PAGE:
Hundreds of hours of training. Family dinners left at a moment’s notice. Elation — and heartbreak.
A new documentary series is taking viewers behind the nightly news headlines and into the trials and tribulations of one of Canada’s busiest volunteer search-and-rescue teams.
Search and Rescue: North Shore is heading into the third week of its five part look at the North Shore Rescue team this week.
The team serves the North Shore mountains, adjacent to Metro Vancouver and a popular recreation destination for thousands of people annually. In recent years they’ve repeatedly broken records for call-outs, while dedicating large chunks of time to educating the public and fundraising.
Director Grant Baldwin cinematographer Ian Christie spent a year with the team, responding to every call and capturing the huge amount of time they spend preparing for them.
“In the beginning it was a little rough. People weren’t super keen on having a camera on everything. But eventually (they) warmed up,” Baldwin told Global News Morning, Saturday.
“It’s very immersive, people say, when they watch it. They feel like they’re on the call with them.”
Most British Columbians only see the end result of rescues: helicopters landing, hikers being walked to safety, search managers delivering updates.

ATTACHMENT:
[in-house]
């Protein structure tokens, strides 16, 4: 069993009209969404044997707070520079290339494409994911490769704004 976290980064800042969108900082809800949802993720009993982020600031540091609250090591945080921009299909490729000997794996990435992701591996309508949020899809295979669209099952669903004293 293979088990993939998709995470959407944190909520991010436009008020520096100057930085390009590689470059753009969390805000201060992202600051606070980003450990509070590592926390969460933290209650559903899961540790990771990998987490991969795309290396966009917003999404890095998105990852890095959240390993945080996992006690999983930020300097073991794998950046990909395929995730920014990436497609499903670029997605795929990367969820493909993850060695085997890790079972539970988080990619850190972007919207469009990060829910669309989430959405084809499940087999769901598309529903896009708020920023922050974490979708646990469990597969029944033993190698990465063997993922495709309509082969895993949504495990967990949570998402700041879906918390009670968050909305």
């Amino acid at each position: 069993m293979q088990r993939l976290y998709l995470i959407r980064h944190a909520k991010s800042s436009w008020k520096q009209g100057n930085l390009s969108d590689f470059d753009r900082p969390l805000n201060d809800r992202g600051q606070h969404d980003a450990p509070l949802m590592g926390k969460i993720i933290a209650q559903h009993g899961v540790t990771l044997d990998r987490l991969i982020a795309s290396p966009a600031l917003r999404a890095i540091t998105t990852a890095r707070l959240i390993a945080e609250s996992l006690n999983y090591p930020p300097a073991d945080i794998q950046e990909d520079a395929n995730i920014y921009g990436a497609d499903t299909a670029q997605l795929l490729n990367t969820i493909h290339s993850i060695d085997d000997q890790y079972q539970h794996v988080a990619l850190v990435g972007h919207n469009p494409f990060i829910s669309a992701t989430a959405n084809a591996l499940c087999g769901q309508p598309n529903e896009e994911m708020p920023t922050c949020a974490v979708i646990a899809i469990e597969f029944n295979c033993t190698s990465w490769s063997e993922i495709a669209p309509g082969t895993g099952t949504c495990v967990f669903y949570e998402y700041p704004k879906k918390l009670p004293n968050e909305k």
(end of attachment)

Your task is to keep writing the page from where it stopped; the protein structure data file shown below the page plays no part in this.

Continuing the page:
In reality, the all volunteer team commits an “unbelievable” average of 350 hours per year to the job, most of it skills training and preparation, Baldwin said.
The series features jaw-dropping behind the scenes footage of helicopter long-line rescues, recruitment and grueling training and the human toll of being a rescue volunteer.
Often, members are called on to drop everything and head to a rally point.
“We’d get the moment when they were called out, leaving their family at Thanksgiving, it actually happened while we were there,” Baldwin said.
“You get to see the impact on the families left at home, and also the highs and low points at the end of a rescue. Not every call in this show has a positive ending.”
Along the way, Baldwin and Christie became so immersed in the team’s work themselves that they became North Shore Rescue resource members, and the pair are now sometimes called on to use their drone skills to assist with searches.
Baldwin said many people would be surprised to learn just who the people conducting the rescues are.
“I don’t think people realize that maybe the person sitting across from you at your work with a tech desk job may be doing this that night, or all night, and then going back to work the next day,” he said.
Episode three airs Tuesday on the Knowledge Network, and the series wraps Dec. 5
Baldwin said he’s already getting questions about a second series.
“We just want people to enjoy this work of two-and-a-half years first, please,” Baldwin said.
“Then we’ll talk about that.”
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